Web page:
All I am saying is that I got so much benefit from sharing my knowledge for free. It is kind of like your ongoing legacy to share what you know.
I was actually talking with a friend who is thinking of retiring and before she retires, she was going to take all of her information and workshops on what she does for a living, and she was going to hand over all of this information to another one of her competitors basically. She's not 100% ready to retire yet and I said to her, “Hey, why don't you put together a class? Why don't you take all of these power points and information you have and just turn them into a class?”
Because she works with nonprofit organizations, churches actually, and you know not everybody can afford her, not all churches can afford her prices because she is a consultant. I said, why don't you put these all these things that you know how to do in a class. Then for people who can't afford your fee, sell it to them for $197?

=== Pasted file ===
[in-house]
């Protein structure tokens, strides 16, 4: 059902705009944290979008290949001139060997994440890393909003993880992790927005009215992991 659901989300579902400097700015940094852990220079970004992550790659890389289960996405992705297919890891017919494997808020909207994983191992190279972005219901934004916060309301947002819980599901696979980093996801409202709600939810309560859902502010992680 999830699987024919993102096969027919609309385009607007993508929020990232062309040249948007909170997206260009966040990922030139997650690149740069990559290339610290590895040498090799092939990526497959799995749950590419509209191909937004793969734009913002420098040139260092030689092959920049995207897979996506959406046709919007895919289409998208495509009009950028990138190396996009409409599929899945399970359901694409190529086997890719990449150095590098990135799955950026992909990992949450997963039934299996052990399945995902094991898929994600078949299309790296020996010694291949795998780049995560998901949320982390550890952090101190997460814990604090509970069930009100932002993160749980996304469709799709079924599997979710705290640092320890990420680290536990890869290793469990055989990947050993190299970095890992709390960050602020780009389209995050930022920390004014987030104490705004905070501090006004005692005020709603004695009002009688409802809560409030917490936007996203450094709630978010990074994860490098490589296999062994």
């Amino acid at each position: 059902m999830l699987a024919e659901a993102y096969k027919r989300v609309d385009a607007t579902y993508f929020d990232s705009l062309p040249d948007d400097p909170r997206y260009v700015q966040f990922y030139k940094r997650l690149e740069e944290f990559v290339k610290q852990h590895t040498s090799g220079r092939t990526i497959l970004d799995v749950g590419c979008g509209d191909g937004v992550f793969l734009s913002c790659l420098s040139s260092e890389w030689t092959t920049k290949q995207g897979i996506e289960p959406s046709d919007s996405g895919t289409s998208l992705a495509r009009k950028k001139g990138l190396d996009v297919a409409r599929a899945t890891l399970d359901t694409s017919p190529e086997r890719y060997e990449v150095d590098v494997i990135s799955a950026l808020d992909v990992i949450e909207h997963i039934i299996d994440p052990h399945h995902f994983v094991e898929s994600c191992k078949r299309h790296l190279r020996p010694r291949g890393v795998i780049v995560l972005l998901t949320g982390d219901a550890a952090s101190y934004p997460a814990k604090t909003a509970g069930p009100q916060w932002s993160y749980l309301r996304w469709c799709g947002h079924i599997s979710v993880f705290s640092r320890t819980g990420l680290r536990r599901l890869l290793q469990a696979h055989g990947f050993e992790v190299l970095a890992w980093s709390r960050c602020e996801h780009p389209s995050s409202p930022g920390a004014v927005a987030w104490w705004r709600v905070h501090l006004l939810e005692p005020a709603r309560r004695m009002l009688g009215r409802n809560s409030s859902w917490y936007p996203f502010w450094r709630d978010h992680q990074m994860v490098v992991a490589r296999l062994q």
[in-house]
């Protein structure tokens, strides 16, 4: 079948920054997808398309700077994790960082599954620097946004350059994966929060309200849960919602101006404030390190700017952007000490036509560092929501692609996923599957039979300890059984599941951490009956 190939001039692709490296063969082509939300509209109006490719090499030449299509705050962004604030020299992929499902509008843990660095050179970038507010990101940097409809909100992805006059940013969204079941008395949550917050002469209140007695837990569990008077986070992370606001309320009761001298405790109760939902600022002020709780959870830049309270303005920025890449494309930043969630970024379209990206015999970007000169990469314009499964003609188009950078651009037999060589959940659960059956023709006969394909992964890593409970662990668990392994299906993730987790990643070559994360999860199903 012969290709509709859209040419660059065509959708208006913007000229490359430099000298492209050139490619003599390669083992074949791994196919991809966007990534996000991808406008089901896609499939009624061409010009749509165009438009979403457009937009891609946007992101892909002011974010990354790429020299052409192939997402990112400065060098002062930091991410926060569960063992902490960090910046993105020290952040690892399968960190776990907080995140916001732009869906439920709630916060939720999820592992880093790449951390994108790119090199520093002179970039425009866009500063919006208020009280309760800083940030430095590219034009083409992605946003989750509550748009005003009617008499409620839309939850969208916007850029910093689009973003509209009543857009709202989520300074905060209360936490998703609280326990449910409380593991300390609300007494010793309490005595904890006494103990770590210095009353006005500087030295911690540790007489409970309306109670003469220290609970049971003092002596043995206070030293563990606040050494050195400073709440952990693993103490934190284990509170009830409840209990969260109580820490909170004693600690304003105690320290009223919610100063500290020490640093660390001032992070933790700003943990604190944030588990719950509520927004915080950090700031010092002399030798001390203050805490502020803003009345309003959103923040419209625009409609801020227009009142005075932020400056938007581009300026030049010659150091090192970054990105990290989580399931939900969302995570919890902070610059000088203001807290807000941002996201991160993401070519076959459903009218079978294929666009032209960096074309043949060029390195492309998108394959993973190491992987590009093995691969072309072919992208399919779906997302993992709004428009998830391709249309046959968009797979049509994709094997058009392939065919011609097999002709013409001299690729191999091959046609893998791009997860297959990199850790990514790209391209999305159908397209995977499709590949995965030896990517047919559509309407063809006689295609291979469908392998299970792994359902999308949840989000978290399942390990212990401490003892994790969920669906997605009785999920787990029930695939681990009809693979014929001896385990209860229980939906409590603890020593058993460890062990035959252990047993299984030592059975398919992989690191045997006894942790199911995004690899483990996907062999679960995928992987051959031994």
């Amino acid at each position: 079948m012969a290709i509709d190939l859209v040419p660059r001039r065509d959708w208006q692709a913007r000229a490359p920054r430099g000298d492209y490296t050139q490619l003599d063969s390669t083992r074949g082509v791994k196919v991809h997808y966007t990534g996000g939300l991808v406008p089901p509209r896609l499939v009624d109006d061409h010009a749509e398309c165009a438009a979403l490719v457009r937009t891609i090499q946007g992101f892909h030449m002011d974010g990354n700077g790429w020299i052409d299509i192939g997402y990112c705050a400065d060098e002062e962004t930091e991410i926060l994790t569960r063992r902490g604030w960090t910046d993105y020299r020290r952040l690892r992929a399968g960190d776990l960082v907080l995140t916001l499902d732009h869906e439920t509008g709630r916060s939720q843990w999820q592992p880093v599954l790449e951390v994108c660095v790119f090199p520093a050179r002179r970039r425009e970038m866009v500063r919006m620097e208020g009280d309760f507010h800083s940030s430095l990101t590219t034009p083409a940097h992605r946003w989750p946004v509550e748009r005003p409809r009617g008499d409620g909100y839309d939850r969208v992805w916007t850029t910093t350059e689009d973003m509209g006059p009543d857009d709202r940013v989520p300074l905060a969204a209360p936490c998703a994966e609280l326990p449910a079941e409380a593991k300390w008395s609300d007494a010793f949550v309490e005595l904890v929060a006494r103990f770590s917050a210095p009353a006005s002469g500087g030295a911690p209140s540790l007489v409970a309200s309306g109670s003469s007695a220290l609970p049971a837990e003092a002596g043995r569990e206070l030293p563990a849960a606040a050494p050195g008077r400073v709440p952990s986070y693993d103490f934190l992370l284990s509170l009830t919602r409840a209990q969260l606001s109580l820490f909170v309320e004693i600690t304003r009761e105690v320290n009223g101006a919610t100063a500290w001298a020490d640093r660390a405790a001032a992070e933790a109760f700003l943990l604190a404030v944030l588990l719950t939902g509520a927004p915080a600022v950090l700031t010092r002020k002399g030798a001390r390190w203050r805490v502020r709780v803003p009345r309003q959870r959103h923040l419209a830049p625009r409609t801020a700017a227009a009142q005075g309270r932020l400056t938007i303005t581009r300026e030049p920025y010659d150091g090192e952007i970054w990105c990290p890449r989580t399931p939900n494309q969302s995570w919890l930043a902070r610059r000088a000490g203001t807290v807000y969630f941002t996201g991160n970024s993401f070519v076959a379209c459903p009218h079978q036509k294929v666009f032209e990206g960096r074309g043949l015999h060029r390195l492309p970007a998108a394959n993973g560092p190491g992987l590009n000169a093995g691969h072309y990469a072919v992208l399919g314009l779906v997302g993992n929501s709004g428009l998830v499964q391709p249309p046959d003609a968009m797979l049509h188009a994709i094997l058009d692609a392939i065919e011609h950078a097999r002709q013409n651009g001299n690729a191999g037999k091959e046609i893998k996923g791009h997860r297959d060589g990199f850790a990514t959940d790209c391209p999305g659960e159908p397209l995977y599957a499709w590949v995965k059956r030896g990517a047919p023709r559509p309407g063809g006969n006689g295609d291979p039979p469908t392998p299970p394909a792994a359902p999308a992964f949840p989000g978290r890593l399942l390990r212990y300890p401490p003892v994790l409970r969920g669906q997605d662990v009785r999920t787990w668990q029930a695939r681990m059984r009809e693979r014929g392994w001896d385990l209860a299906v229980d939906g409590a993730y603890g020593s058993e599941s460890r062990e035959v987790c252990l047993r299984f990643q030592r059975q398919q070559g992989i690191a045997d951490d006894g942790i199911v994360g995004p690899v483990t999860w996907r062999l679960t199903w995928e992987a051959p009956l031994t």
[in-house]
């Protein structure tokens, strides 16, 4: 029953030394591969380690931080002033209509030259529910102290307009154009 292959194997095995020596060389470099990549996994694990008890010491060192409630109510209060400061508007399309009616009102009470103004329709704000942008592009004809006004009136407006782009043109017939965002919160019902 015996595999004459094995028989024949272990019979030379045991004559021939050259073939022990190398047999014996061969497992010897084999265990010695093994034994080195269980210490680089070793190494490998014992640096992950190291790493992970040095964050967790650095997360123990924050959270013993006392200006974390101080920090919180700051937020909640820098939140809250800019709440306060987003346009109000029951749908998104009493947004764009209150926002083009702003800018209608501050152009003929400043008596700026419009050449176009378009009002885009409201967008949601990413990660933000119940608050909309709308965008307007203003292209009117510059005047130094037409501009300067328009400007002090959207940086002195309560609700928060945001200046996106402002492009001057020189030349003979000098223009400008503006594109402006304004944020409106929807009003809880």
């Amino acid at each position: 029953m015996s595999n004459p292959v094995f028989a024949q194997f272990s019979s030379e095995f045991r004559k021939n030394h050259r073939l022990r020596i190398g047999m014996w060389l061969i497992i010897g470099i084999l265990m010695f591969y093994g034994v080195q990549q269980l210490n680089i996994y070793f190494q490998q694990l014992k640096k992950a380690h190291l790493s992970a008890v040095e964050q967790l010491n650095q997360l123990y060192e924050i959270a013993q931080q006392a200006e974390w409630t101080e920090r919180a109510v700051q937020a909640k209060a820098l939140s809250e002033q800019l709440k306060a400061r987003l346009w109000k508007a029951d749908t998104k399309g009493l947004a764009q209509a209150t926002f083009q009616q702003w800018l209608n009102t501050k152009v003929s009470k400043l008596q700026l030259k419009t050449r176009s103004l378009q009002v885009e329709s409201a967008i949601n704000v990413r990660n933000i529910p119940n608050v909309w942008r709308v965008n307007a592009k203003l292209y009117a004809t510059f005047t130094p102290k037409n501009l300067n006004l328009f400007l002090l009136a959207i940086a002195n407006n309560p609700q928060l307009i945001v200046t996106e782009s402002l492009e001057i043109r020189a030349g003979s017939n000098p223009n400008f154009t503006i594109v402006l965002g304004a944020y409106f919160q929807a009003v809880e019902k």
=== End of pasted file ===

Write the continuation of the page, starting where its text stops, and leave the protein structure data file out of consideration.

So think about some of the things that you can do either for free or for money and put them in a class and share your knowledge. You can build your legacy that way. Just think about it.
If you are a beginner, interested in colored pencils, I will let you into my class. Just go to http://RockYourRetirement.com/Art to sign up. Use the coupon code JULY2020 and the class will be free. Otherwise, it will be $25.
What I would like you to do though, is to consider putting your knowledge in some sort of electronic format. So that can be passed down to others.
I wish my dad would have done that with his real estate investing knowledge. Now my dad has Parkinson's disease, he can't share all that knowledge that he had. There is a lot of knowledge out there with books and things like that. But I would have loved to have my dad’s knowledge, and I am sure that there are people out there that would love to have YOUR knowledge.